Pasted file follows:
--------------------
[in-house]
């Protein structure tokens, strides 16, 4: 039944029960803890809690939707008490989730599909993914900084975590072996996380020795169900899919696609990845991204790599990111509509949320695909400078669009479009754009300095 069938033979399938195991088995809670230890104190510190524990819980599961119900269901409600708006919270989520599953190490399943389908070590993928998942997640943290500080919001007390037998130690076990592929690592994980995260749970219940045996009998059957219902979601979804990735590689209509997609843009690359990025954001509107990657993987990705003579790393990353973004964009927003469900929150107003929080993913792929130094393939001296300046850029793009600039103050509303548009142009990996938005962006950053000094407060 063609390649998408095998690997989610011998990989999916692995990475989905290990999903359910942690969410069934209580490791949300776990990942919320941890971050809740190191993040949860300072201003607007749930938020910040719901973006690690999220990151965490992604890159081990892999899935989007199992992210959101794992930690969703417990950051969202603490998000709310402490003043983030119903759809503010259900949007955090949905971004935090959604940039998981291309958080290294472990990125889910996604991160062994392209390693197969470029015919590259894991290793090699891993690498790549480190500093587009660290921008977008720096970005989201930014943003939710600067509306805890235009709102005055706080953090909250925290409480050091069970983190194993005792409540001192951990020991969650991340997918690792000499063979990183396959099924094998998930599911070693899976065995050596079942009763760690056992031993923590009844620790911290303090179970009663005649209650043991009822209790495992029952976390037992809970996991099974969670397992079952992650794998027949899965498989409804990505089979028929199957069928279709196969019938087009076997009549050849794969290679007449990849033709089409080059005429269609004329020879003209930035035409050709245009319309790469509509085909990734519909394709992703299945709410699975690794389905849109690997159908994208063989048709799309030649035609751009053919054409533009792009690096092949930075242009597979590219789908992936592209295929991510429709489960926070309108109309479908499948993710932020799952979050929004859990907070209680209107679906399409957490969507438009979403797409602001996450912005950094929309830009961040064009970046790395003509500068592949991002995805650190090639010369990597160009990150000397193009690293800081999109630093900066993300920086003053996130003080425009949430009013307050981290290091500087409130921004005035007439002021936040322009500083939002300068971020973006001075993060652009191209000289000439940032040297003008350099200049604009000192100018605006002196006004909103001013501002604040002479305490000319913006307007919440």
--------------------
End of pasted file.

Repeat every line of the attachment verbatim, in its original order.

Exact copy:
[in-house]
């Protein structure tokens, strides 16, 4: 039944029960803890809690939707008490989730599909993914900084975590072996996380020795169900899919696609990845991204790599990111509509949320695909400078669009479009754009300095 069938033979399938195991088995809670230890104190510190524990819980599961119900269901409600708006919270989520599953190490399943389908070590993928998942997640943290500080919001007390037998130690076990592929690592994980995260749970219940045996009998059957219902979601979804990735590689209509997609843009690359990025954001509107990657993987990705003579790393990353973004964009927003469900929150107003929080993913792929130094393939001296300046850029793009600039103050509303548009142009990996938005962006950053000094407060 063609390649998408095998690997989610011998990989999916692995990475989905290990999903359910942690969410069934209580490791949300776990990942919320941890971050809740190191993040949860300072201003607007749930938020910040719901973006690690999220990151965490992604890159081990892999899935989007199992992210959101794992930690969703417990950051969202603490998000709310402490003043983030119903759809503010259900949007955090949905971004935090959604940039998981291309958080290294472990990125889910996604991160062994392209390693197969470029015919590259894991290793090699891993690498790549480190500093587009660290921008977008720096970005989201930014943003939710600067509306805890235009709102005055706080953090909250925290409480050091069970983190194993005792409540001192951990020991969650991340997918690792000499063979990183396959099924094998998930599911070693899976065995050596079942009763760690056992031993923590009844620790911290303090179970009663005649209650043991009822209790495992029952976390037992809970996991099974969670397992079952992650794998027949899965498989409804990505089979028929199957069928279709196969019938087009076997009549050849794969290679007449990849033709089409080059005429269609004329020879003209930035035409050709245009319309790469509509085909990734519909394709992703299945709410699975690794389905849109690997159908994208063989048709799309030649035609751009053919054409533009792009690096092949930075242009597979590219789908992936592209295929991510429709489960926070309108109309479908499948993710932020799952979050929004859990907070209680209107679906399409957490969507438009979403797409602001996450912005950094929309830009961040064009970046790395003509500068592949991002995805650190090639010369990597160009990150000397193009690293800081999109630093900066993300920086003053996130003080425009949430009013307050981290290091500087409130921004005035007439002021936040322009500083939002300068971020973006001075993060652009191209000289000439940032040297003008350099200049604009000192100018605006002196006004909103001013501002604040002479305490000319913006307007919440």